Besides hosting the annual ECR in March, the ESR office makes an effort to be present at most of the larger radiology meetings around the globe, whether it’s just around the corner in Hamburg/Germany at the German Radiology Congress or much further away at the Chinese Radiology Congress in Zhengzhou/China. In order to give you an insight into our activities around the world, we hereby present ‘ESR Abroad’. In this first instalment we give you a run-down of our recent visit to the Iranian Congress of Radiology in Teheran/Iran, the annual meeting of the Iranian Society of Radiology (ISR), who participated in the ESR meets programme at ECR 2011.
Before you go to Iran you need to apply for a visa, which can be done either at the local Iranian embassy or directly at the airport in Teheran, but to avoid any difficulties it makes a lot of sense to get a visa before you get on your plane to Iran. We were in the lucky position that two business visa reference numbers were applied for us by the Iranian Society of Radiology so we had no problems applying for visas and entering the country.
I have to admit that I’ve never been to an Islamic country before so I didn’t quite know what to expect and was quite curious about what the Iranian people and life in Iran would be like.
Arriving at Teheran airport is just like arriving at any other airport; a grim look at your passport and your visa and that’s it. With two cars we started our one-hour drive, along with our substantial cargo of ECR and ESR info material, to the Olympic Hotel Teheran where the annual congress of radiology was being held. One of the things that followed us throughout the whole week we stayed in Iran was the smog, even on the motorway at 04:30 am the air was filled with fumes which made a one-hour drive seem like a much longer journey. At the Olympic Hotel Teheran, which is located within a sports complex that includes the world’s fifth biggest football stadium, the air was much better and we could already see the first signs of congress preparations. The hotel is four-star with nice clean rooms and, being in the middle of a sports complex, offers a lot of fitness opportunities..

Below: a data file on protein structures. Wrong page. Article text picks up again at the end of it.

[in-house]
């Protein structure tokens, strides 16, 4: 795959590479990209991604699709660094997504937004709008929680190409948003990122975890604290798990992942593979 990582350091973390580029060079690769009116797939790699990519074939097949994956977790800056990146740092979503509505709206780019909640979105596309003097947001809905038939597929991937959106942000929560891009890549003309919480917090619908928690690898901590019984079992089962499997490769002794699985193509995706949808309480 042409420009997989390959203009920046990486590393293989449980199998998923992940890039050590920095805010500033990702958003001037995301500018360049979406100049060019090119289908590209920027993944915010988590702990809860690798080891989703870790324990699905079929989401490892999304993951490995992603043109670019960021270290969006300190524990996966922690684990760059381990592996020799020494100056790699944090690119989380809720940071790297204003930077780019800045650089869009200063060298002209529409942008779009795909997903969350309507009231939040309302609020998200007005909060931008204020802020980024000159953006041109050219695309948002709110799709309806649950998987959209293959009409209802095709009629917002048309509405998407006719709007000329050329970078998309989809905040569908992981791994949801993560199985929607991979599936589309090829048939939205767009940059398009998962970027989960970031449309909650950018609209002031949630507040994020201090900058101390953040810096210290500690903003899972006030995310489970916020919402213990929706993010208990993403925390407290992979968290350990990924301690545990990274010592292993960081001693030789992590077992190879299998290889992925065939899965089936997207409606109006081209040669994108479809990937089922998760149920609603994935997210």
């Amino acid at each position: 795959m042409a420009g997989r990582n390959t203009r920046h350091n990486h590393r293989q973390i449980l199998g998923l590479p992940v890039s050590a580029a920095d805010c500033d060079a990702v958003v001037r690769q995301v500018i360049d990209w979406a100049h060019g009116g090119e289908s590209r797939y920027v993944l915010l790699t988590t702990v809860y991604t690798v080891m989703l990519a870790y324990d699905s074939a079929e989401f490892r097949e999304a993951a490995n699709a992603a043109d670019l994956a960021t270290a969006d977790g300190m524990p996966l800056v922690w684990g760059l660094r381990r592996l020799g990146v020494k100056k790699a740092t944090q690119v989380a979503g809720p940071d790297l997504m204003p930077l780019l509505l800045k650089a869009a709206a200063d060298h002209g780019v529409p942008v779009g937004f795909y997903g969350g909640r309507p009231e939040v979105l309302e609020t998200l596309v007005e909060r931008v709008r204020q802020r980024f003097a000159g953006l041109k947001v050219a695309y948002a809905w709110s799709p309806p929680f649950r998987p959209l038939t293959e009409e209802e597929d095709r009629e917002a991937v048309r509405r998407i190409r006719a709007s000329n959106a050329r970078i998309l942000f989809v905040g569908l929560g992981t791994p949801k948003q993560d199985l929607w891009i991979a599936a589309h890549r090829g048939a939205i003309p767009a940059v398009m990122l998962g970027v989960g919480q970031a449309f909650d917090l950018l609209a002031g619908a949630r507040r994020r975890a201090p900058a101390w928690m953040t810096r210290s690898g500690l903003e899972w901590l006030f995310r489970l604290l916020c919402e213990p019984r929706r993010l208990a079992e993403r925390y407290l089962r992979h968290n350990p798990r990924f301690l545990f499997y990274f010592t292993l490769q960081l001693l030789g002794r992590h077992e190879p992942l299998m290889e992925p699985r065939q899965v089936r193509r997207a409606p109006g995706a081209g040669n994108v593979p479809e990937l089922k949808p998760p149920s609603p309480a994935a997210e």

All the scientific talks and meetings were held in the main building while the technical exhibition was installed in two large tents next to the hotel, which made us worry a little bit because the outside temperature was above 30 degrees. Unfortunately, the ESR info booth was located in one of these tents but I have to say that you get used to the higher temperatures in Iran quite well.
Our colleagues from the ISR, who we had the pleasure of sharing our booth with, took good care of us and supplied us with enough water to cope comfortably with the heat.
This is just one example of the great Iranian hospitality that was shown to us during the whole week and made us feel very welcome. Iranian people where anxious to help us in any way they could and were always concerned about our well-being.
The only problem we experienced during our stay at the ICR was that the Iranian customs bureau had some issues with our info material boxes, so that we had two wait for two days until we were able to give out the full range of material we brought to Iran. The congress attendees showed great interest in all of the ESR-related material, particularly in ECR and the Invest in the Youth programme. As usual, our original ‘Salzburger Mozartkugeln’, which is a special kind of Austrian sweet linked to Wolfgang Amadeus Mozart, were extremely popular among the congress guests. The technical exhibition was well visited throughout the whole week and all of the big companies, including GE, Philips and Toshiba, had a booth there.
Unfortunately we didn’t have the time to visit the city but on our bus transfer to the presidential dinner, which was held at a hill-top restaurant, we got a good impression of how big and lively Teheran is.
I have to say that I’m still deeply impressed by the great Iranian hospitality and how welcome the Iranian people made us feel. So if you ever have the chance or are thinking about attending the Iranian Congress of Radiology, I would recommend doing it because for us it was a very interesting experience and we will certainly go there again.